Little Chopstix Serves Up Authentic Chinese Food in a Former Corn Field

by | Jan 2019

Photos: Tate Carlson

Jackie Chang and Wanyi Tong have big plans for their authentic Cantonese restaurant in Woodbury.

For lovers of Asian fare, there’s nothing better than some lightly crispy egg rolls stuffed with tangy cabbage, cooked in the authentic style, or crisp veggies stir-fried in a wok alongside tender nuggets of your preferred protein, all smothered in a salty sauce and draped atop jasmine rice or rice noodles.

For Jackie Chang and Wanyi Tong, that’s exactly what they set out to bring to their hometown of Woodbury—but simple and elevated, in the traditional style—when they opened Little Chopstix in 2015, in what was once “a big corn field,” Tong says. “Now the location couldn’t be better, with a Starbucks right next to us, and Noodles and Target … At the beginning, it was challenging [getting to know the restaurant ropes as just a husband-wife team], but as we’ve progressed, we’ve been able to figure out what the rush times will be, and when we need to hire more staff.” Currently there are nine employees in addition to Chang, who runs the back of the house, and Tong, who runs the front.

Both Chang and Tong are of Chinese descent. “Jackie has been cooking since he was 17, and I used to work for a food distribution company that specialized in Asian food supply, so it comes naturally to us to have a restaurant,” Tong says. “We like to do things we are good at, and this just comes natural to us.” It’s not just Chinese food they serve—that’s a broad category. Their style is traditional Cantonese, which uses intentional combinations of salt, sugar, soy sauce, rice vinegar, garlic, ginger and scallions, famous for chow mein and sticky rice that originated in the Guangdong Province of China. (Historically, most American Chinese restaurants serve Cantonese-inspired dishes.)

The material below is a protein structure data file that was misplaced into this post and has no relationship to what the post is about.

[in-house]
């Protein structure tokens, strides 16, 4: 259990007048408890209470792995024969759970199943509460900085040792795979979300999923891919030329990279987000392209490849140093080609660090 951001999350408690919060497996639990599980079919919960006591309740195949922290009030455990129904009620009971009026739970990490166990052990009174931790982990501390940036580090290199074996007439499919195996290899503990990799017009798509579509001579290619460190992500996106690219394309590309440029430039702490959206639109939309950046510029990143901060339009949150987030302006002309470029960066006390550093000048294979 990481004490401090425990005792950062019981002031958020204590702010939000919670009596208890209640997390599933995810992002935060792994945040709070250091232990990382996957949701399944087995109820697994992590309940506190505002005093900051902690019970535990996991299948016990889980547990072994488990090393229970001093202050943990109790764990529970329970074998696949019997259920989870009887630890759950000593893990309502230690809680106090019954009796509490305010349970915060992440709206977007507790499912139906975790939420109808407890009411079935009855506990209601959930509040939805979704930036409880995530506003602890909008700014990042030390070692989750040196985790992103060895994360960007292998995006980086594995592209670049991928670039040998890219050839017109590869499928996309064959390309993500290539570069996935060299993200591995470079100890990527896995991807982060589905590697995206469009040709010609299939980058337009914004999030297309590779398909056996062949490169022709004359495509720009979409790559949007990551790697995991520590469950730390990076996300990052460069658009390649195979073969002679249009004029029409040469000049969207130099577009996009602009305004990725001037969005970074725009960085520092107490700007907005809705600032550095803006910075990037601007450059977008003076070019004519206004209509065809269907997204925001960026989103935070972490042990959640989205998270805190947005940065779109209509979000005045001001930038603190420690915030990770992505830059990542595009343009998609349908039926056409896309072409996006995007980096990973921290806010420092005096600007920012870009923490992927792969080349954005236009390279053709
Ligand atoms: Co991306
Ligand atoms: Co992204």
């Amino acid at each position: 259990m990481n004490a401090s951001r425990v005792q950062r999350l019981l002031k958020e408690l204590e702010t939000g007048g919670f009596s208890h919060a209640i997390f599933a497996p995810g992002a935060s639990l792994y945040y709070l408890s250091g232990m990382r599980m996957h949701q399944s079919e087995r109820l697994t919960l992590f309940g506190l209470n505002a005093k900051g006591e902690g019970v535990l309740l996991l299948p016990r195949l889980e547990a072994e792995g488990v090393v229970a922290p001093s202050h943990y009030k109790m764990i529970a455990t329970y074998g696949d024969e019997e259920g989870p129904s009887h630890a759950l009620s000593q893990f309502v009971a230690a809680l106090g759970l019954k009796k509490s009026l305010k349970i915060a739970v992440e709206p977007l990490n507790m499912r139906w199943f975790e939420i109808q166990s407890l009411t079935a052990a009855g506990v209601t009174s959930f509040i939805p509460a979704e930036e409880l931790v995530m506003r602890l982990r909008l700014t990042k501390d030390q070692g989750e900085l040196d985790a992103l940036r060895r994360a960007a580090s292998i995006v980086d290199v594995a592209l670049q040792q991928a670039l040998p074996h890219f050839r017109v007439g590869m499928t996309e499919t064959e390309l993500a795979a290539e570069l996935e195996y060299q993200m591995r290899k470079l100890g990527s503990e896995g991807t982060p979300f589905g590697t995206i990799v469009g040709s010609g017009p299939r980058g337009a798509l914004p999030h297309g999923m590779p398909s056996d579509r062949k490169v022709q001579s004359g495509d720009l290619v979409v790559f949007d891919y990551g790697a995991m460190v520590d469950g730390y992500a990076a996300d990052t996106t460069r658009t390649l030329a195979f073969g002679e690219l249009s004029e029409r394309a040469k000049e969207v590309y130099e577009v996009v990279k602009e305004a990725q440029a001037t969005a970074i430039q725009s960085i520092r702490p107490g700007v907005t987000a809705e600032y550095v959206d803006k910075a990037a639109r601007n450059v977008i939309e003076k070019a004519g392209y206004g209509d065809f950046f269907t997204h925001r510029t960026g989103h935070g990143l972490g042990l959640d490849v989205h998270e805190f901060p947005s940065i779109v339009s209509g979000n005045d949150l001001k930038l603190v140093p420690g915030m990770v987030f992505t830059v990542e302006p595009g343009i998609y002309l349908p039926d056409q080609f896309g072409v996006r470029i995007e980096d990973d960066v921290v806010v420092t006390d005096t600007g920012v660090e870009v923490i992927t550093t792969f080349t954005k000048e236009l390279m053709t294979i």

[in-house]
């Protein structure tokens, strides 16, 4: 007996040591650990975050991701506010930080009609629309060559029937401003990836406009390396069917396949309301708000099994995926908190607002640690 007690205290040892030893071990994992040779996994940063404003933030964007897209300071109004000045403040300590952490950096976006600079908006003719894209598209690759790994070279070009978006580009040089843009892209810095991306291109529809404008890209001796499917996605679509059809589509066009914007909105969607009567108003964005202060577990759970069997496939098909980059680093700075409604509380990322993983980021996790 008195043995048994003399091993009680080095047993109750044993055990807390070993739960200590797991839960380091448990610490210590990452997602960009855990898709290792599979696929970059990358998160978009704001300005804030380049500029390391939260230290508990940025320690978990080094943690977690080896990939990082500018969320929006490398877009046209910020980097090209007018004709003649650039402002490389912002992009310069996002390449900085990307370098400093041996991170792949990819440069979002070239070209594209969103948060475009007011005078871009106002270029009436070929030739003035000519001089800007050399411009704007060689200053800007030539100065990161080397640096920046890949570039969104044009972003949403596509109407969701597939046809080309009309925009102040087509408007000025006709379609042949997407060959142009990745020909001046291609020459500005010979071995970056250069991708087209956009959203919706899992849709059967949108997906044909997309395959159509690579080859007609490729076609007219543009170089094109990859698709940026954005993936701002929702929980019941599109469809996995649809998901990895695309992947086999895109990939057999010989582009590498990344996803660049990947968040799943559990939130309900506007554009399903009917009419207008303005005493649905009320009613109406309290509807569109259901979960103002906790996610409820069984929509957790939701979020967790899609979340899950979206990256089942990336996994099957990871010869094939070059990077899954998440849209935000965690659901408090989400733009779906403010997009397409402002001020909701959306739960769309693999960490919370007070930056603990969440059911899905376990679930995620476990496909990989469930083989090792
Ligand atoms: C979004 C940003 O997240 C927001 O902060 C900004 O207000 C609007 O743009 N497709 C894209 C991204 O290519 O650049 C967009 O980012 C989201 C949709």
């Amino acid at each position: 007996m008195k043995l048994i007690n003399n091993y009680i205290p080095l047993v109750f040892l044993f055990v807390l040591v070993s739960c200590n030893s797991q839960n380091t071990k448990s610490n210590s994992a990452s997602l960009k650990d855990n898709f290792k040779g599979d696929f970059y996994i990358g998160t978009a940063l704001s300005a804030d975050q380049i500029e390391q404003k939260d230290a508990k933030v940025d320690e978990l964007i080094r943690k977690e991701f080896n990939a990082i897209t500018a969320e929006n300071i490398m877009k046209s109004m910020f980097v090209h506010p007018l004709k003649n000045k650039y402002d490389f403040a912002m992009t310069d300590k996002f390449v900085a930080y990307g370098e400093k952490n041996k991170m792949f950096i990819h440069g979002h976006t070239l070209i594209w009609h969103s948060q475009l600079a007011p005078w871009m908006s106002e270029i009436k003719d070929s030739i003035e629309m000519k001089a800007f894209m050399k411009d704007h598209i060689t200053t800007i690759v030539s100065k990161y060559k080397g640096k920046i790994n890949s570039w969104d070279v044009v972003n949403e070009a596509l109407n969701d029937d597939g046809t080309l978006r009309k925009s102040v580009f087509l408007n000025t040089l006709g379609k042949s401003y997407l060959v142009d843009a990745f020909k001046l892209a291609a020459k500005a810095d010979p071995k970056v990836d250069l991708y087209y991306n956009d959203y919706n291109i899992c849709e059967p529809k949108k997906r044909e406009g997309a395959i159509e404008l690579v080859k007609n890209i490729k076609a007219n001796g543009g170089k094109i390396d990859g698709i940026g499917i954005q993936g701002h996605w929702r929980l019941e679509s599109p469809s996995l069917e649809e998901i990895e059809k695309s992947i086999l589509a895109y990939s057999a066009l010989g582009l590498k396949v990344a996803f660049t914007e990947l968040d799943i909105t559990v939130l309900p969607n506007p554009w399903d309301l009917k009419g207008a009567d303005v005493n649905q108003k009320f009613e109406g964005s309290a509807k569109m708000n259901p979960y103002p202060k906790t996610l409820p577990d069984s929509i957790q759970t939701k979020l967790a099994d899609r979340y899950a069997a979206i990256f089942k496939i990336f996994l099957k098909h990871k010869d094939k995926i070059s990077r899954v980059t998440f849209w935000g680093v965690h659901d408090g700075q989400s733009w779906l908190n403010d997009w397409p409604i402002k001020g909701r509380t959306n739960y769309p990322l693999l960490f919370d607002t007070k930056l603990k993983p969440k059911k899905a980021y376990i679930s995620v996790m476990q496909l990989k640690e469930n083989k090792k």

True to one of the main tenets of Cantonese dining, “simplicity—foods should taste like what they are”—Tong says dishes are made fresh to order. “One of the highlights of our restaurant is we do make everything to order, and we customize a lot of stuff. Fried rice is not premade; every order that comes in is made on the spot, and we’re pretty fast. We can fix everything within 10 minutes when there’s not long line.”

Core to their business success are return customers, and the Woodbury location pulls from Lake Elmo and Oakdale as well. Lunch crowds include Woodbury healthcare personnel and folks from 3M. Takeout makes up about 50 percent of the orders, Tong says, and Little Chopstix also offers delivery. They incorporate an online ordering system, which a lot of customers are starting to use, making wait times even shorter.

“We do what we’re good at, try to simplify our menus; we started at 110 items and have trimmed it down to what really works for us [and] what sells the best,” Chang says. “We started as a family business and didn’t want to complicate it with too many inventories. We want to make sure that whatever we do, we master it.”

Two of Tong’s recommended dishes are authentic Cantonese: the Singapore Mei Fun, a combination of shrimp, pork and chicken stir-fried with skinny rice noodles in a curry sauce, and beef chow fun (each $12.95). “If you are looking for something authentic, that’s where I’d [start]. Beef chow fun is my personal favorite,” Tong says, adding it’s a more authentic, non-breaded entrée that’s not as sweet as some American Chinese dishes. Tender organic beef flank is stir-fried with flat rice noodles. On the popular side of the menu, Mongolia beef ($11.95) and sesame chicken ($12) are the best-sellers, she says.

Tong says residents are still surprised by the customized care that goes into each meal. “Customers who are gluten-free or need to have no soy, we can do that,” she says, adding that another thing that surprises some is the fact they deliver out to a four-mile radius (for an extra $2 delivery fee and a minimum order of $20).